Until a few years ago, the discovery of a supernova even a week after the explosion was considered early. For the first time, scientists have been able to see the first three to 10 hours of a supernova explosion. The finding sheds light on what happens in the first few hours of a dying star’s explosion, which sends massive shockwaves across the galaxy. Findings of the study were detailed Monday in the journal Nature Physics.
A red supergiant underwent massive explosion
Ofer Yaron, an astrophysicist at the Weizmann Institute of Science in Israel and lead author of the study, said in a statement that they were able to capture the light from the supernova across multiple wavelengths including X-rays, visible light, and radio waves. According to the study, the dying stars signal their potential death by expelling huge chunks of material out in the run up to their demise.
On October 6, 2013, astronomers led by Ofer Yaron detected the supernova SN 2013fs using data from the Intermediate Palomar Transient Factory (iPTF) of the Palomar Observatory in California. Instantly, an alert was issued to other telescopes around the world to focus on the object to verify that it was a red supergiant that had undergone massive explosion just a few hours earlier.
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It would improve our understanding of star explosions
Of course, the explosion had taken place about 160 million years ago when dinosaurs were still roaming around on Earth. Light from the supernova took 160 million years to reach our planet. The star was located in the galaxy NGC 7610 in the constellation Pegasus. Ofer Yaron told ResearchGate that direct observations of an early-stage supernova before the region is swept up by debris could improve our understanding of a star’s composition, mass-loss history, and density profiles right before the explosion.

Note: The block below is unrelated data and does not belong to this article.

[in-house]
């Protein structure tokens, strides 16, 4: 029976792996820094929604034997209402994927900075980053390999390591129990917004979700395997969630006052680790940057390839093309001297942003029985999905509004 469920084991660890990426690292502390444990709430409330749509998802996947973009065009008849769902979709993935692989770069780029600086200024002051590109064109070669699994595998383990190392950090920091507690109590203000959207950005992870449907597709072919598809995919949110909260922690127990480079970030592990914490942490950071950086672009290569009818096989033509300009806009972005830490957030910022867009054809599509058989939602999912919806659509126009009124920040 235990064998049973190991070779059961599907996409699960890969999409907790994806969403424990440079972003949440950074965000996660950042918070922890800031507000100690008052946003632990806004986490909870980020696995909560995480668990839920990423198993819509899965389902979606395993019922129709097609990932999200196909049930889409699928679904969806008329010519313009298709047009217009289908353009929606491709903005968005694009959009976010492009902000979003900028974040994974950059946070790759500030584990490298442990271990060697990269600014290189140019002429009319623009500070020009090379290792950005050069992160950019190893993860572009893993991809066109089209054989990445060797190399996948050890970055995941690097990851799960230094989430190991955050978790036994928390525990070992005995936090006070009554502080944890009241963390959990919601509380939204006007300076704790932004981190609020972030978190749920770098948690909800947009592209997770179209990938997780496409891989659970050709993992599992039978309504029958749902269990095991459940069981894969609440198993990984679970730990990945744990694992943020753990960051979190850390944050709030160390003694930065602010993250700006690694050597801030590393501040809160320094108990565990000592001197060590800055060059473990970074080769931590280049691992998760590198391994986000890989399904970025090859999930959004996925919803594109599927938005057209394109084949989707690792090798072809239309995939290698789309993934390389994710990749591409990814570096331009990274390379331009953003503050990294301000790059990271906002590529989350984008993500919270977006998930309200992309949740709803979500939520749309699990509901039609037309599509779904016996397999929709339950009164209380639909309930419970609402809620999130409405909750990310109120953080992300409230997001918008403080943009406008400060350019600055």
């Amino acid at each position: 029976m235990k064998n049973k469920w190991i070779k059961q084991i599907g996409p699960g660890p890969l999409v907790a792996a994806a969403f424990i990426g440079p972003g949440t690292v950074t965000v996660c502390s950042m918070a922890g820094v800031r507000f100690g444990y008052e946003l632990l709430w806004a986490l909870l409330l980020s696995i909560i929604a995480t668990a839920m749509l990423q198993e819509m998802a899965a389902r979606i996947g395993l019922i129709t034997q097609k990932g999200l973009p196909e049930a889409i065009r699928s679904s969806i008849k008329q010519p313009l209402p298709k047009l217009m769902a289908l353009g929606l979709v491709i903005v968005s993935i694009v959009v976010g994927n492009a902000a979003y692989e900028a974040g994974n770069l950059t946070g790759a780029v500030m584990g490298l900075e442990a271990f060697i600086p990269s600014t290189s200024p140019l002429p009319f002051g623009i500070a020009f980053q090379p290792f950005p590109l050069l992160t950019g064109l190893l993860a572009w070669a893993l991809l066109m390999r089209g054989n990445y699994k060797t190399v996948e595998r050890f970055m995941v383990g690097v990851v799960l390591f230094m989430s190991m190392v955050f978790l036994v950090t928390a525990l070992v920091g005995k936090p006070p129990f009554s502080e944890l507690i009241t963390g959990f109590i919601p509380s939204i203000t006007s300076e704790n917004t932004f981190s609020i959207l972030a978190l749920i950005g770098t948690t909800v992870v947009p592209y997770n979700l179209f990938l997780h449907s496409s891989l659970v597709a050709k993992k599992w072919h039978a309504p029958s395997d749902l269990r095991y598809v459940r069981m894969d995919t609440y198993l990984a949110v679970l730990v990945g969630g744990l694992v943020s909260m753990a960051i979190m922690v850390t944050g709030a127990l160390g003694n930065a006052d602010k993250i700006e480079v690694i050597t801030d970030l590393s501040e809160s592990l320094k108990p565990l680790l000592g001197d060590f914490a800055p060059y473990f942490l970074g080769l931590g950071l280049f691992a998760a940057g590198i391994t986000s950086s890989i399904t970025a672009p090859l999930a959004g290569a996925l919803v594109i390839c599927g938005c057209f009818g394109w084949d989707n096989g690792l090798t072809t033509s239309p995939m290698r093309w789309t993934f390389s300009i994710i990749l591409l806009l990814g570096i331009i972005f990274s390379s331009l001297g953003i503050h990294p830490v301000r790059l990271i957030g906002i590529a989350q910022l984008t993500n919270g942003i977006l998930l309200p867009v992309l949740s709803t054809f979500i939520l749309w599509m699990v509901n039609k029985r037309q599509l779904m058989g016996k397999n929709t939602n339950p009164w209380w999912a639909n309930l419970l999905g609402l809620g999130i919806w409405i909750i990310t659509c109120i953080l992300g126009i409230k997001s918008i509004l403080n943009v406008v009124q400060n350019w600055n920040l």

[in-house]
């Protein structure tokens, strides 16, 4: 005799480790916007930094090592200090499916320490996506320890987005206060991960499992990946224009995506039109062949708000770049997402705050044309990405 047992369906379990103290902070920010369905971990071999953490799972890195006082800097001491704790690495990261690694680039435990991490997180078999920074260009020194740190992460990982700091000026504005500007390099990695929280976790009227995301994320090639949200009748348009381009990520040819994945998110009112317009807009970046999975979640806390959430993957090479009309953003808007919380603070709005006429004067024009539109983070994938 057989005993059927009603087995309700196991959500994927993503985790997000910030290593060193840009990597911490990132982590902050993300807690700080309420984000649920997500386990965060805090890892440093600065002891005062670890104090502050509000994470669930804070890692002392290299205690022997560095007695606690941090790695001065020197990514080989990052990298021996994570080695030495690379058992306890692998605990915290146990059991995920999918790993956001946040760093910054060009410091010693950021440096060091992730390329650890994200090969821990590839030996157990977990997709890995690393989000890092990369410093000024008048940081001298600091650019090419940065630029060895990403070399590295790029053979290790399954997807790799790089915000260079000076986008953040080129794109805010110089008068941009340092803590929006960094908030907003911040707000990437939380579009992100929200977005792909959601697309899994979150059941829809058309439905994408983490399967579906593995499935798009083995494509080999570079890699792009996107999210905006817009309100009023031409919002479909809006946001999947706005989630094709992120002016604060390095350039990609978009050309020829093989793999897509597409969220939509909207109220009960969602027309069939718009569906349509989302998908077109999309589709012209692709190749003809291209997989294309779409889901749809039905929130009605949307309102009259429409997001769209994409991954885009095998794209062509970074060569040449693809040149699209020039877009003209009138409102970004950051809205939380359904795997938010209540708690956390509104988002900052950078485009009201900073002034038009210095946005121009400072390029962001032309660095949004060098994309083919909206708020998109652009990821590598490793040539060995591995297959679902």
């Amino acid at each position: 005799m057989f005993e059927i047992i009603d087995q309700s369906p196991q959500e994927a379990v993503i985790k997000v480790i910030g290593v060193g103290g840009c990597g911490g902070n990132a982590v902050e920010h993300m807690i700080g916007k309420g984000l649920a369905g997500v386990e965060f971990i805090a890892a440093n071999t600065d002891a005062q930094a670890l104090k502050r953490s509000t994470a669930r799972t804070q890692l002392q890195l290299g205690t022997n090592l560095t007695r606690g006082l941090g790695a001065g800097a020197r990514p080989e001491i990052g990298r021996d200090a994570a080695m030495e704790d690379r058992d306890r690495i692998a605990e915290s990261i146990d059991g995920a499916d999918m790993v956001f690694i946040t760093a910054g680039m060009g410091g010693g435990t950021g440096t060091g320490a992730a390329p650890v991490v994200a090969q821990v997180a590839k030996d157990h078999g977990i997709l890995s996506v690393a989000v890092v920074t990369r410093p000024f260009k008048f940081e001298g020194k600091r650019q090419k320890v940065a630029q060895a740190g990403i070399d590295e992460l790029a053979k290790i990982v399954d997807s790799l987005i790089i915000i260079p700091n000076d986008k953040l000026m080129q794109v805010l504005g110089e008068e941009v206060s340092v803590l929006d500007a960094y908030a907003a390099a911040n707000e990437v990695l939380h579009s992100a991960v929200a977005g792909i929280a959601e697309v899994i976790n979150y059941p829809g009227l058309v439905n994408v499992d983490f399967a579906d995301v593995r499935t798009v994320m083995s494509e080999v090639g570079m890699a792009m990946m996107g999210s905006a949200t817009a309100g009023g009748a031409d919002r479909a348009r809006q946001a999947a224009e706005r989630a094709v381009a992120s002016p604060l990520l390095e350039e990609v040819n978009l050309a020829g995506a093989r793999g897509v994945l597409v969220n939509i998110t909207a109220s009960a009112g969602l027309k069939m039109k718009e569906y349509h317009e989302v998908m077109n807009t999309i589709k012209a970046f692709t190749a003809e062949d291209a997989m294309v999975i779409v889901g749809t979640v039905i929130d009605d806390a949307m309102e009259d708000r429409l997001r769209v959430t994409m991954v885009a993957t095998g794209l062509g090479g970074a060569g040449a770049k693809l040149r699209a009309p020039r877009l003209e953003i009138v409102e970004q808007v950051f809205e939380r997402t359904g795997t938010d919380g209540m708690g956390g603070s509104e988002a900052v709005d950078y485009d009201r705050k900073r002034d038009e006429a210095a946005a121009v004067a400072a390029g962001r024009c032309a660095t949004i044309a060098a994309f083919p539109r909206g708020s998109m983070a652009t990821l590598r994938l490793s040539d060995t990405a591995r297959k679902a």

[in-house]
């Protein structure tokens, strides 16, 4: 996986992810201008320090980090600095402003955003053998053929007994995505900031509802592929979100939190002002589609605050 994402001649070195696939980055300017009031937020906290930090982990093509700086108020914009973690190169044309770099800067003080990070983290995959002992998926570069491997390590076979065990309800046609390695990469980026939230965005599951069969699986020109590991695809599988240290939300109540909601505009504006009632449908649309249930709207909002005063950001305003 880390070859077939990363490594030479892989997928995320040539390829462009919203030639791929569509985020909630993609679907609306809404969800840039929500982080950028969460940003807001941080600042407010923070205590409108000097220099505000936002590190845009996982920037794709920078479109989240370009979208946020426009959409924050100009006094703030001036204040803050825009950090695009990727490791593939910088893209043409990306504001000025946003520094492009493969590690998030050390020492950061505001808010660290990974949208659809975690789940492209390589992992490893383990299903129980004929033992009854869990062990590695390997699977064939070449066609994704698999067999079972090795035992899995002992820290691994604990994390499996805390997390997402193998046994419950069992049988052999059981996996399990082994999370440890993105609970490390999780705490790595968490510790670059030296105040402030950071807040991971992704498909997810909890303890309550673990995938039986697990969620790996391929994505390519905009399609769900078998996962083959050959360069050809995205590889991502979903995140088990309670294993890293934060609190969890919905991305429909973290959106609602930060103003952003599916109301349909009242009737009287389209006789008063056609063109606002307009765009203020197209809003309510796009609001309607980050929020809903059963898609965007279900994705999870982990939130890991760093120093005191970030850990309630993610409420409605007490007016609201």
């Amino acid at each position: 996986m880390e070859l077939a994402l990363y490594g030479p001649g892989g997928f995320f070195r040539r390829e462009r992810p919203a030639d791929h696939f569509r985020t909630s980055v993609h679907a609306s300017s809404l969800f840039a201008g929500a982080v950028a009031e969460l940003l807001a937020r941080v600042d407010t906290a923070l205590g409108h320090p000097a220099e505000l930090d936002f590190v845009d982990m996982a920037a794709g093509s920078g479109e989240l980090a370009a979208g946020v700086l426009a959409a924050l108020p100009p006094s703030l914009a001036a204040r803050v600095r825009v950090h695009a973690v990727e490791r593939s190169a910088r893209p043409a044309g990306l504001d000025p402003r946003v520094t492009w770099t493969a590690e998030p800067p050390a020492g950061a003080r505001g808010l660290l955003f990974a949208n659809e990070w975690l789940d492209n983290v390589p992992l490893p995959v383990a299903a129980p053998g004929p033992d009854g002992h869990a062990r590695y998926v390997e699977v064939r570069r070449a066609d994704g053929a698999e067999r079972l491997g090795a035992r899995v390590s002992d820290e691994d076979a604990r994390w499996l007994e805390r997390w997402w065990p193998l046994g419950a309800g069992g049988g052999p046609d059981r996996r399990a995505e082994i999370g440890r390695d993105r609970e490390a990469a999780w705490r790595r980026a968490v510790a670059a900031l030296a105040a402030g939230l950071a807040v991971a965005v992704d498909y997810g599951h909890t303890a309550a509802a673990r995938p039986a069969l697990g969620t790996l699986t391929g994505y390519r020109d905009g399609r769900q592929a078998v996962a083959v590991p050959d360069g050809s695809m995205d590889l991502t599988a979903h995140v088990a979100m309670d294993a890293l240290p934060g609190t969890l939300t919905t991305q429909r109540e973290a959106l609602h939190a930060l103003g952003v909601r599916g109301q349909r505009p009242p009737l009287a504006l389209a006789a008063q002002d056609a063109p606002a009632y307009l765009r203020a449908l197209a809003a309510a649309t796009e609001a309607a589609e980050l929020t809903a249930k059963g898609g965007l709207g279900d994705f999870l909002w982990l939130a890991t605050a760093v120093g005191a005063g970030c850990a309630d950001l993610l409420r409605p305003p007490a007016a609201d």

Our understanding of supernovae is still limited because stars in their final stages are rare. For instance, there is almost zero probability that one of the up to 400 billion stars in our Milky Way galaxy would die within a year, according to Space.com. The star that exploded on October 6, 2013 was 10-17 times heavier and hundreds of times wider than our sun.
It was a Type-2 supernova
Yaron said the SN 2013fs was Type-2 supernova, which is the most common. This type of explosion happens when a star’s core runs out of fuel, bloats and expands into a red supergiant, and collapses within a fraction of a second before blasting its material into outer space. Astronomers captured the emitted light in time to spot a disk of material the dying star had expelled before its demise.
Ofer Yaron told media that about a year before the star died, it expelled vast amounts of material at a speed of 224,000 miles per hour. Astronomers concluded that a star becomes highly unstable months before turning into a Type-2 supernova.